I am so at home in Dublin, more than any other city, that I feel it has always been familiar to me. It took me years to see through its soft charm to its bitter prickly kernel - which I quite like too.

Home Uncategorized Hanging Out With The Molecules

Hanging Out With The Molecules

Andrew Lees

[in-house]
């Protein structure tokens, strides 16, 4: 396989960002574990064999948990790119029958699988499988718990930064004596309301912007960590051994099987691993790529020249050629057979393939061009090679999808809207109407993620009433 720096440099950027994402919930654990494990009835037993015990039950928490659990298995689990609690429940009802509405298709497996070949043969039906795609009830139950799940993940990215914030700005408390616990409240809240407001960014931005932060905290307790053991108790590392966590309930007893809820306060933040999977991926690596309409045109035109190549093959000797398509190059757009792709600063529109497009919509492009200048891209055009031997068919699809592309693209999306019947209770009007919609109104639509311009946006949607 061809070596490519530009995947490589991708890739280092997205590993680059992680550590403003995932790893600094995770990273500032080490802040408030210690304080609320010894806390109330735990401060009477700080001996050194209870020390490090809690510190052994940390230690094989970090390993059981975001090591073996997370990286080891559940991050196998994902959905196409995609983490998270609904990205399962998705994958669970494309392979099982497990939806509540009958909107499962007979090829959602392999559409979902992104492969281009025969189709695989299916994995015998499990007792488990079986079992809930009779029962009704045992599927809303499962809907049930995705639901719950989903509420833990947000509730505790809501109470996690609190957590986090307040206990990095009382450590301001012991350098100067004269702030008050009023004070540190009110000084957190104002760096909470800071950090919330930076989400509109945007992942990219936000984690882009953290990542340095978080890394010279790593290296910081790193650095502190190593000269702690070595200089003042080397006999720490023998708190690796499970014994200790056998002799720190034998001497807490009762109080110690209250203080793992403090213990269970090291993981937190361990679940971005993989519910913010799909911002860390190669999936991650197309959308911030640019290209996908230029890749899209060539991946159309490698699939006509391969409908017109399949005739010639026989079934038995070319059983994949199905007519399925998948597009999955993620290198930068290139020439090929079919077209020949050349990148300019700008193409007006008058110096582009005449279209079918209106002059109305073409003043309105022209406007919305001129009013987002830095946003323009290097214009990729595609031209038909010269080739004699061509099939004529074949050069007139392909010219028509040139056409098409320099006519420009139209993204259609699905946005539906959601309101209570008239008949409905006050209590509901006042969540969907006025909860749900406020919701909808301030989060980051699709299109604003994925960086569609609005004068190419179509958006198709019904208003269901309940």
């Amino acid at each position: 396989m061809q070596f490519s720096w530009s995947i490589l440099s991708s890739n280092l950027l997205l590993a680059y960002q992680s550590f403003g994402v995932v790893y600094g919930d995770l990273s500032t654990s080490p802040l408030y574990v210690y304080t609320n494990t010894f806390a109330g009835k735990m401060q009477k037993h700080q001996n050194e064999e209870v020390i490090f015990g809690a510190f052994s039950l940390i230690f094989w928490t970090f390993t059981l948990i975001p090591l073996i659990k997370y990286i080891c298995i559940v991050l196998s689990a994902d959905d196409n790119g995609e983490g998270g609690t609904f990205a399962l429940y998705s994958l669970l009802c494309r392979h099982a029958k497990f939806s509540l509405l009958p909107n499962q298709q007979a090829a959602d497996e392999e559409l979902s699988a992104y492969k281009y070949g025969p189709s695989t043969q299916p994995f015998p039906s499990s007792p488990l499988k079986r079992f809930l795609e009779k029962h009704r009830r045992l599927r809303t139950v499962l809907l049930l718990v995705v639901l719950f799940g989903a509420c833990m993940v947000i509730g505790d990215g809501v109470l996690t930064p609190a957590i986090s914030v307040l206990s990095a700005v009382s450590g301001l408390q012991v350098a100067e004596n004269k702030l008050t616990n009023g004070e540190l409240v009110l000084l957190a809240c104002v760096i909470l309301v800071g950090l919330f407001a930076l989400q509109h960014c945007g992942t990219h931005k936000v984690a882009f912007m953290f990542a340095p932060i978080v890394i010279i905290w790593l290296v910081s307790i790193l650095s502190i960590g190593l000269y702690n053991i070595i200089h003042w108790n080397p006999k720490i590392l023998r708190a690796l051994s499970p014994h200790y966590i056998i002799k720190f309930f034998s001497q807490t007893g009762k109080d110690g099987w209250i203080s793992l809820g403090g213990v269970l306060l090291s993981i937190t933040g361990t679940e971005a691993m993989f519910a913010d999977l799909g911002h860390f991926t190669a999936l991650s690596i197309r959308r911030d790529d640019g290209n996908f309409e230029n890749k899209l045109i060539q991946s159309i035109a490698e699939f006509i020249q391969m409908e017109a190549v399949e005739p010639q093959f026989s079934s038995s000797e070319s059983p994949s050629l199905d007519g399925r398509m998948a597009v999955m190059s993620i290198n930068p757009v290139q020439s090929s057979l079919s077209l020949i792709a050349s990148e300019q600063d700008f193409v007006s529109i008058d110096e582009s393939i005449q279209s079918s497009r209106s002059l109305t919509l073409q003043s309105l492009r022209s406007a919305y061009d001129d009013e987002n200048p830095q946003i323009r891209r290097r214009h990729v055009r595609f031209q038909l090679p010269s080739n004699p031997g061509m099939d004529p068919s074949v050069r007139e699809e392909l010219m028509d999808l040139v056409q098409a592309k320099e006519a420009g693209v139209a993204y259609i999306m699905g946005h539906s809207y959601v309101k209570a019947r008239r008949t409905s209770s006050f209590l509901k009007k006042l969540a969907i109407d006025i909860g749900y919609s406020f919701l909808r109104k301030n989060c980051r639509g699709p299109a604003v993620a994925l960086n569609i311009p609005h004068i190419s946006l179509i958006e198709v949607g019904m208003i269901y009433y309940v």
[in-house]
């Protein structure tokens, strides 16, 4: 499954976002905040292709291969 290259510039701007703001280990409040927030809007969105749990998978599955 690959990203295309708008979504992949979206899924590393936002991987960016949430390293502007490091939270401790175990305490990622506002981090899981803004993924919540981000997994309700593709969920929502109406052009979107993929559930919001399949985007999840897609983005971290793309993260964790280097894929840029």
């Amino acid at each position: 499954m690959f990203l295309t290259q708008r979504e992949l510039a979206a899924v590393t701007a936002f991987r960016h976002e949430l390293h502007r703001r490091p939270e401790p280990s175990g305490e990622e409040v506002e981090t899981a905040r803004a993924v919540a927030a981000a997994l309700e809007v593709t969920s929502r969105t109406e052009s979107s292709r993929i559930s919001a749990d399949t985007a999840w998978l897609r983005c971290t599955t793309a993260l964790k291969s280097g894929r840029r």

In 1953, two years after he had shot Joan Vollmer, his common-law wife, in a drunken William Tell routine at the Bounty Bar in Mexico City, William Seward Burroughs embarked on a South American quest in search of yagé, a hallucinogenic vine used by the shamans of the Upper Amazon for healing and divination. In Puerto Limon, under its hallucinogenic influence, he saw neon blue flashes, a diaspora of multi-racial travellers; and he caught his first glimpse of the “Composite City”. In letters written to Allen Ginsberg from Pucallpa on the Ucayali River he reported yagé’s capacity to extend consciousness, induce automatic obedience and alter mindset. He also warned his friend of its propensity to derange the senses and bring about acute states of sensitivity that were beyond description. I must give up the attempt to explain, to seek any answer in terms of cause and effect and prediction, leave behind the entire structure of pragmatic, result seeking, use seeking, question asking Western thought. I first heard about yagé as a sixteen-year-old reader of Richard Spruce’s Notes of a Botanist on the Amazon and the Andes, compiled between 1849 and 1864 and posthumously published by his friend Alfred Russel Wallace in 1908. It was five years later that I first began reading Burroughs and resolved to become a neurologist. Reading Spruce convinced me that the natural world and its plant kingdom held most of the secrets to understanding and manipulating the chemical systems of the human brain. Spruce was the first person to identify the plant source of yagé and he also documented its orgiastic use by the Tariana tribe. He even tried yagé himself “but found the taste so unpleasant that I did not venture on a second”. In fact, virtually every naturalist who wrote about yagé before the 1920s had tried it. In 1905, the Colombian naturalist and pharmaceutical chemist Rafael Zerda Bayón administered a preparation of yagé to a soldier far from home who reported visions of his sister’s death, which was confirmed by letter a few weeks later. Convinced of yagé’s power to awaken telepathic capacities, Zerda Bayón suggested the name telepathine for its active ingredient, and that name was retained when the active ingredient was first isolated in 1923 by another Colombian chemist, Guillermo Fischer Cárdenas. From the early 1920s, the Merck pharmaceutical company in Darmstadt began to investigate the medicinal properties of a number of New World flora. Extracts from the woody stems of the yagé vine were sent to…



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